Treatment for MERS-CoV?

Supportive Treatment###116###49.4

Vaccination###10###4.3

No treatment###25###10.6

Don't know###84###35.7

More than half (52.3%) of the respondents were correctly aware that the period of incubation for MERS is about 2-14 days; and similarly 53.6% of them were aware that the main source of MERS-CoV was camels (Table 4). More than half (52.8%) of the dental students knew that close contact with confirmed MERS patient spreads the infection; and a vast majority (80.4%) was aware of various methods to protect spread of MERS-CoV (Table 5). More than three-fourth (79.1%) of the respondents could distinguish between SARS and MERS. One in every five (20.9%) dental students knew that the fatality rate of MERS-CoV is about 30% (Table 6). About half of the dental students (49.4%) were aware that the management of MERS-CoV at this stage is basically supportive in nature (Table 6).

DISCUSSION

The MERS-CoV continues to pose a serious chal- lenge to all HCWs in the area. Dental profession is among those at highest risk due to proximity with patients; and exposure to blood and saliva during the treatment. The present study has described the knowledge of dental students at various levels of their education. The results of the present study; though could be called satisfactory, have highlighted a need for enhancement of knowledge about MERS-CoV in the dental students. The results of the present study in general were similar to that of Kharma et al18 which was conducted among dental students in Alfarabi College of Dentistry, Jeddah. The results of the present study were also similar to a study by Liu et al19 conducted among medical students.

A majority of the dental students was aware about the methods of protection from MERS-CoV, which indicates that the information related to contamination and spread of MERS-CoV and protection measures was well known among the study sample. The infection prevention and control measures for managing acute viral respiratory tract infection are well documented.20-22

Droplet precaution by wearing a surgical mask when within one meter of the patient; and contact precaution by wearing gown and gloves on entering the room and removing it on leaving are of prime importance. Eye-protection should be added when caring for probable or confirmed cases of MERS-CoV infection. More than three-fourth of the study sample was aware that MERS-CoV is contagious, and therefore, it is very important to use these methods of protection.

The present study has shown satisfactory knowledge of MERS-CoV (etiology, symptoms, and protection) among the dental students and this reflects the successful distribution of the information about MERS-CoV by Media and the College. However, there is a need for further continuing education among the dental students, as well as improving public education about infection control. It has also been suggested that HCWs be provided information about such diseases as part of their training in controlling infectious diseases.23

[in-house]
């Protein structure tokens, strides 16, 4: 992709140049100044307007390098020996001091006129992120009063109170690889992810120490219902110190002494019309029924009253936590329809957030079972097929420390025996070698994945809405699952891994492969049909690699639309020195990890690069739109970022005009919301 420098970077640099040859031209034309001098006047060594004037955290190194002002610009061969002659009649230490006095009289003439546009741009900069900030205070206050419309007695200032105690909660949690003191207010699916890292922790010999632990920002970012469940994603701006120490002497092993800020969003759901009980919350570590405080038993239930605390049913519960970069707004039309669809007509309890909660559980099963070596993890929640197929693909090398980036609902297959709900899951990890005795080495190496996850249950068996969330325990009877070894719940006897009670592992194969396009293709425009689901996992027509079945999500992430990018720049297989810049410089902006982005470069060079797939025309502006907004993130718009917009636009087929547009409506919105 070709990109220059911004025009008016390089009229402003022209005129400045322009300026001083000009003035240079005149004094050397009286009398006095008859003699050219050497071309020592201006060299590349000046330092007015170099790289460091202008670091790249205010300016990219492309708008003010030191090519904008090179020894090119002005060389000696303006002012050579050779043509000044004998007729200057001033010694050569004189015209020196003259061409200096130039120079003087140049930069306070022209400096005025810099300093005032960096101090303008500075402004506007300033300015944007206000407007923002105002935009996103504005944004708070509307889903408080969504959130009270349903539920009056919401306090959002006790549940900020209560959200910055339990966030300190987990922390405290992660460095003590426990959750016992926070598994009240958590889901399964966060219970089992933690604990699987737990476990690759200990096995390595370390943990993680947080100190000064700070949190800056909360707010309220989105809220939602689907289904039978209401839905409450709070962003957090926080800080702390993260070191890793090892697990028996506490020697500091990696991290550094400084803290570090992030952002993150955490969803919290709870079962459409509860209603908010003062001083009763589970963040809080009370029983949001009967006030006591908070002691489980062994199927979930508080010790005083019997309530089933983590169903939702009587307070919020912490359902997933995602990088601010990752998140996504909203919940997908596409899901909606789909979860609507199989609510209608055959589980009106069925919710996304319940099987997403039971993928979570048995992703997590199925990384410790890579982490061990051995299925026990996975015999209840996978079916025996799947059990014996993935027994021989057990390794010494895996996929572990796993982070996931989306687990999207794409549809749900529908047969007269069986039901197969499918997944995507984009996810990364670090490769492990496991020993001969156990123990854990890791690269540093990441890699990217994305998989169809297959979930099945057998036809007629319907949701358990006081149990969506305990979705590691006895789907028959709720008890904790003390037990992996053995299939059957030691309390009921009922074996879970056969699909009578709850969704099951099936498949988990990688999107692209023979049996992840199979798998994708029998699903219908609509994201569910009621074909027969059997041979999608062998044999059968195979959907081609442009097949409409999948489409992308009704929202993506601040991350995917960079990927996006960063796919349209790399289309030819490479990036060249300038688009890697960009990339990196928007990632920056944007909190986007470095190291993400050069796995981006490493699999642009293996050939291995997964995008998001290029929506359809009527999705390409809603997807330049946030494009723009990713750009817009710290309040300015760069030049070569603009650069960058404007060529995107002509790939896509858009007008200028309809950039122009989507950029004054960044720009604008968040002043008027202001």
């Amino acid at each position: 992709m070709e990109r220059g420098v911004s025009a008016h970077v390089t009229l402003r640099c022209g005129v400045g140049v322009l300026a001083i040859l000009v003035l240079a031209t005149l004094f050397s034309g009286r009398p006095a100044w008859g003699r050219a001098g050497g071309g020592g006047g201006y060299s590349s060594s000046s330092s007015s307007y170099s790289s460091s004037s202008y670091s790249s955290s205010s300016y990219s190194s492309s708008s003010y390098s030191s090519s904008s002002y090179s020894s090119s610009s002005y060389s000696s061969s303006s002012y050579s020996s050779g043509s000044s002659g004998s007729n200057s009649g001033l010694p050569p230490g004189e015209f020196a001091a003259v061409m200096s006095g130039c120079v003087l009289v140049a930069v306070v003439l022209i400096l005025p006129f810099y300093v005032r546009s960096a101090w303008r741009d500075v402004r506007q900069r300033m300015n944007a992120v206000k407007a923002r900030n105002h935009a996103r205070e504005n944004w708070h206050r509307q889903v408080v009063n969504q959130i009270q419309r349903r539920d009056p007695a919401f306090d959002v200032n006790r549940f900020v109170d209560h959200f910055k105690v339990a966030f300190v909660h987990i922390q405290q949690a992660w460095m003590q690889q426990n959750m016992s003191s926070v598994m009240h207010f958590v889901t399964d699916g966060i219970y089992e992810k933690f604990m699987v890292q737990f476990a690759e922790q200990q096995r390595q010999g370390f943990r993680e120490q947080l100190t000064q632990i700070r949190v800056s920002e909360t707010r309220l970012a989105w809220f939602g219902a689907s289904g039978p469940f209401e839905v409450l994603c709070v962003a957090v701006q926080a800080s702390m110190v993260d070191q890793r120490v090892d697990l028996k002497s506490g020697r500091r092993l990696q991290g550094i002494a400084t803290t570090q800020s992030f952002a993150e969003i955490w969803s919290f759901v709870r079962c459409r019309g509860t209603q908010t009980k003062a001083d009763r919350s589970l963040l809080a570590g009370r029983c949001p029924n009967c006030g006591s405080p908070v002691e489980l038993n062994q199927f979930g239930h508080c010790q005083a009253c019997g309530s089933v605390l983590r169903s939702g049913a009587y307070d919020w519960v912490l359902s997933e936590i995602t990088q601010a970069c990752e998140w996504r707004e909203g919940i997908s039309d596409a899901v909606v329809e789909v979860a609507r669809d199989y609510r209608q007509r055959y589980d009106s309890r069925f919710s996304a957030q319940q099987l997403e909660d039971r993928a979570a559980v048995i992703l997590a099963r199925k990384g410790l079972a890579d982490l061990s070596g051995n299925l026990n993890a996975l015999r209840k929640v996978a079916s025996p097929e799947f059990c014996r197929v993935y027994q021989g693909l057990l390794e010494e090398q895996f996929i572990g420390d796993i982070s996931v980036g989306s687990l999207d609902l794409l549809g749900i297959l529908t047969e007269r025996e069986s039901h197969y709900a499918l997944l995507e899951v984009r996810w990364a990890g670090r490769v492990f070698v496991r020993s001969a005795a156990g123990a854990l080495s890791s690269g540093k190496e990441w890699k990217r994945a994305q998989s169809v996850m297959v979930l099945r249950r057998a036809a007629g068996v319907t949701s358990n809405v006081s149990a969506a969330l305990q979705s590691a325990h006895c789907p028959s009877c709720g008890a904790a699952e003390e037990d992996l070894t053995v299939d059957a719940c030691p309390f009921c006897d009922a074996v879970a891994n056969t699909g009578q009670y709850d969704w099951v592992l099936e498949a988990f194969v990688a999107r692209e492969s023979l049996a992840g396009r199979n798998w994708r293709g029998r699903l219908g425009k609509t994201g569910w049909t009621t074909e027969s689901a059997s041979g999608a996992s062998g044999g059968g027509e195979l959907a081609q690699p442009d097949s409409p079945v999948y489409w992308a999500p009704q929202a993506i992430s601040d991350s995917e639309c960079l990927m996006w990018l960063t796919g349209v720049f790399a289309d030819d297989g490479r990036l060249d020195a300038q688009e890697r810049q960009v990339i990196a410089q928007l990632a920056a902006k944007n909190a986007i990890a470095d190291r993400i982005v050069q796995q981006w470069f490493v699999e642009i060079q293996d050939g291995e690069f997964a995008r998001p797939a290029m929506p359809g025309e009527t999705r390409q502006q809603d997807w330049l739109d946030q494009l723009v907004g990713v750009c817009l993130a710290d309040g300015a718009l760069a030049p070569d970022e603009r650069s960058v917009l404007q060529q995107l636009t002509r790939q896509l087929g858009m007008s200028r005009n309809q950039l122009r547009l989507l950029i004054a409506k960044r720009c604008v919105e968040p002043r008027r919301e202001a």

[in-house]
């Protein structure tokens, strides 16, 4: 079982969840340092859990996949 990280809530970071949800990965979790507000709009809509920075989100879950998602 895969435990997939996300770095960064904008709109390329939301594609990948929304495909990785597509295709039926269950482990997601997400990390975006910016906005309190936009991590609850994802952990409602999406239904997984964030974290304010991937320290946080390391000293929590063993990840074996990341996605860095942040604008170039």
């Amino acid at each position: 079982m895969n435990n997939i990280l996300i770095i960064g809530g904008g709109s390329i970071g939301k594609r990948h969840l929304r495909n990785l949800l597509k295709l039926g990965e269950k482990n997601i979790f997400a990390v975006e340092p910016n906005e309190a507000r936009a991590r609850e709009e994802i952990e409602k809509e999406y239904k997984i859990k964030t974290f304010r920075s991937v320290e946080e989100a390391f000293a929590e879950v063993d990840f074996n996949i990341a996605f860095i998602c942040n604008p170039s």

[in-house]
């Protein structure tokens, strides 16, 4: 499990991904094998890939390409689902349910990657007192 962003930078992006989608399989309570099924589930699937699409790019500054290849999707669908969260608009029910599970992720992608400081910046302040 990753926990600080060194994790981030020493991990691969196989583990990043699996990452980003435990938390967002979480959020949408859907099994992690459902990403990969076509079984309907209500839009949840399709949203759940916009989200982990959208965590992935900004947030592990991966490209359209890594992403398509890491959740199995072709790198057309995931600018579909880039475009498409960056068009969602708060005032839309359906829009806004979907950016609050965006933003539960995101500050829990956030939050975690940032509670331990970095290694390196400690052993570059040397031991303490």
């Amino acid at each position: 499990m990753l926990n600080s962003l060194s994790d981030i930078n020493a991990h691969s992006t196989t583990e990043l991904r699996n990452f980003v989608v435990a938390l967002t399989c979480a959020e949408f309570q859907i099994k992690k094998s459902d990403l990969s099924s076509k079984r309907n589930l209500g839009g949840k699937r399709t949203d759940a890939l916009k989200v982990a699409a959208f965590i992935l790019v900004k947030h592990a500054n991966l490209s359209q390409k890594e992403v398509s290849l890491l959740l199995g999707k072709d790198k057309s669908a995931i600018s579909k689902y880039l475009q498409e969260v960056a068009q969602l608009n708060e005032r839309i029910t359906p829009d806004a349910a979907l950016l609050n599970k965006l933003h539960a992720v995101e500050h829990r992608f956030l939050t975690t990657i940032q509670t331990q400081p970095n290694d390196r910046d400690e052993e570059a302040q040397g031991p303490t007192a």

The MERS-CoV outbreaks in some cities and the increasing number of HCWs workers getting affected remind us of a need to acquire the basic information of infection control, which is the main principle for protection from MERS-CoV.9 Kim et al have provided a guideline in infection control and prevention for healthcare facilities.24 In addition, the World Health Organization (WHO) and the Centers for Disease Control and Prevention (CDC) have also issued recommendations for the prevention and control of MERS-CoV infections in healthcare settings.18 The prevention of MERS-CoV includes hand hygiene, wearing personal protective equipment, and appropriate patient placement.25 In terms of general training, courses on new acute diseases, field epidemiology, and tropical medicine can be provided.26,27 In terms of specific outbreaks, a special course to improve the students' knowledge of MERS should be provided.

Massive efforts from all the concerned quarters are underway to educate and protect the general public and health care workers from MERS-CoV. There is a need to continue these efforts with full zeal. It is hoped that the present study has provided useful information that can be utilized in designing the programs for enhancement of knowledge on MERS-CoV in the dental students.

ACKNOWLEDGMENT

The author would like to acknowledge the participation of dental students from King Saud University College of Dentistry who gave their valuable time in completing the questionnaires. The study was registered at the College of Dentistry Research Center (FR0270), King Saud University.

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Publication:Pakistan Oral and Dental Journal
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Geographic Code:7SAUD
Date:Sep 30, 2016